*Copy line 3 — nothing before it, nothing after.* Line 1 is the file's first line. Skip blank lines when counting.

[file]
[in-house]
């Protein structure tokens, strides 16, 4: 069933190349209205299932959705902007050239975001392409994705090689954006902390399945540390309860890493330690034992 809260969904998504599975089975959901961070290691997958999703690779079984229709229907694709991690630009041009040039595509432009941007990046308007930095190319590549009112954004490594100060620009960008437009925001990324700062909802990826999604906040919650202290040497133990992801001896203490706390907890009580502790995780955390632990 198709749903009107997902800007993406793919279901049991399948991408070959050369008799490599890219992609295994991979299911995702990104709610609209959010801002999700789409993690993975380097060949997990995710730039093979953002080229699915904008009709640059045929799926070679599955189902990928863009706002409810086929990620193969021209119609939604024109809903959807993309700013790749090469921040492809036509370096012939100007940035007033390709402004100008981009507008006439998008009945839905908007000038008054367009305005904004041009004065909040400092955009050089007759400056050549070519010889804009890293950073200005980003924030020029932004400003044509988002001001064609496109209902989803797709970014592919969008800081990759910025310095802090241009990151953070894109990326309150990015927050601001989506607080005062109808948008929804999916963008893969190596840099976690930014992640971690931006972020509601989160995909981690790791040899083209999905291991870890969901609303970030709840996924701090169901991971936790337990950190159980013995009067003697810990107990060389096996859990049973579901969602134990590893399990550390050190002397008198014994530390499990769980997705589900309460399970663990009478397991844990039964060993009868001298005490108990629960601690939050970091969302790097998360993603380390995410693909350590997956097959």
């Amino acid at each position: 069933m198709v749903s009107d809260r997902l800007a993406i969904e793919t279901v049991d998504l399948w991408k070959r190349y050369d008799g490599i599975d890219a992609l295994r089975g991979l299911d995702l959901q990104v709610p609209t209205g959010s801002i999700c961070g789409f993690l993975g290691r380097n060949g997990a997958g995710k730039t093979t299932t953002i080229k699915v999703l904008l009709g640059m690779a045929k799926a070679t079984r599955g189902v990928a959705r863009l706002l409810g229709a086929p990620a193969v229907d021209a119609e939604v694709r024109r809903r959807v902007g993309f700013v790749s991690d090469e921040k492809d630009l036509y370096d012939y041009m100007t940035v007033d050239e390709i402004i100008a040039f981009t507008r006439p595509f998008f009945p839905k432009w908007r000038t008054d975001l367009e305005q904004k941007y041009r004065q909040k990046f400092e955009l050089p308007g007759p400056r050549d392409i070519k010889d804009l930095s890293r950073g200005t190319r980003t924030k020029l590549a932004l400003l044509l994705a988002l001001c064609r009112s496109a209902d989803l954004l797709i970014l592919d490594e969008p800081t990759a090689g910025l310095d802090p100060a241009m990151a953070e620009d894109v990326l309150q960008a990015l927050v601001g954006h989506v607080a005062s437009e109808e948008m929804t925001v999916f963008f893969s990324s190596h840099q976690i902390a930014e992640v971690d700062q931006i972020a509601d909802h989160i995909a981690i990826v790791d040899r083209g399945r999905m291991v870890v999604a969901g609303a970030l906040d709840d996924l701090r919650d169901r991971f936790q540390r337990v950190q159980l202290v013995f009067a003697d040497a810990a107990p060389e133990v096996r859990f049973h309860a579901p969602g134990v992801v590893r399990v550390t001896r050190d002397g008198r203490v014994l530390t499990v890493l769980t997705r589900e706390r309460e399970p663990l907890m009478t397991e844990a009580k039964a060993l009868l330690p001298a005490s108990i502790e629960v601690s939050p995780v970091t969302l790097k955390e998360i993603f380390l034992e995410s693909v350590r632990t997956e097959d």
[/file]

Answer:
């Amino acid at each position: 069933m198709v749903s009107d809260r997902l800007a993406i969904e793919t279901v049991d998504l399948w991408k070959r190349y050369d008799g490599i599975d890219a992609l295994r089975g991979l299911d995702l959901q990104v709610p609209t209205g959010s801002i999700c961070g789409f993690l993975g290691r380097n060949g997990a997958g995710k730039t093979t299932t953002i080229k699915v999703l904008l009709g640059m690779a045929k799926a070679t079984r599955g189902v990928a959705r863009l706002l409810g229709a086929p990620a193969v229907d021209a119609e939604v694709r024109r809903r959807v902007g993309f700013v790749s991690d090469e921040k492809d630009l036509y370096d012939y041009m100007t940035v007033d050239e390709i402004i100008a040039f981009t507008r006439p595509f998008f009945p839905k432009w908007r000038t008054d975001l367009e305005q904004k941007y041009r004065q909040k990046f400092e955009l050089p308007g007759p400056r050549d392409i070519k010889d804009l930095s890293r950073g200005t190319r980003t924030k020029l590549a932004l400003l044509l994705a988002l001001c064609r009112s496109a209902d989803l954004l797709i970014l592919d490594e969008p800081t990759a090689g910025l310095d802090p100060a241009m990151a953070e620009d894109v990326l309150q960008a990015l927050v601001g954006h989506v607080a005062s437009e109808e948008m929804t925001v999916f963008f893969s990324s190596h840099q976690i902390a930014e992640v971690d700062q931006i972020a509601d909802h989160i995909a981690i990826v790791d040899r083209g399945r999905m291991v870890v999604a969901g609303a970030l906040d709840d996924l701090r919650d169901r991971f936790q540390r337990v950190q159980l202290v013995f009067a003697d040497a810990a107990p060389e133990v096996r859990f049973h309860a579901p969602g134990v992801v590893r399990v550390t001896r050190d002397g008198r203490v014994l530390t499990v890493l769980t997705r589900e706390r309460e399970p663990l907890m009478t397991e844990a009580k039964a060993l009868l330690p001298a005490s108990i502790e629960v601690s939050p995780v970091t969302l790097k955390e998360i993603f380390l034992e995410s693909v350590r632990t997956e097959d």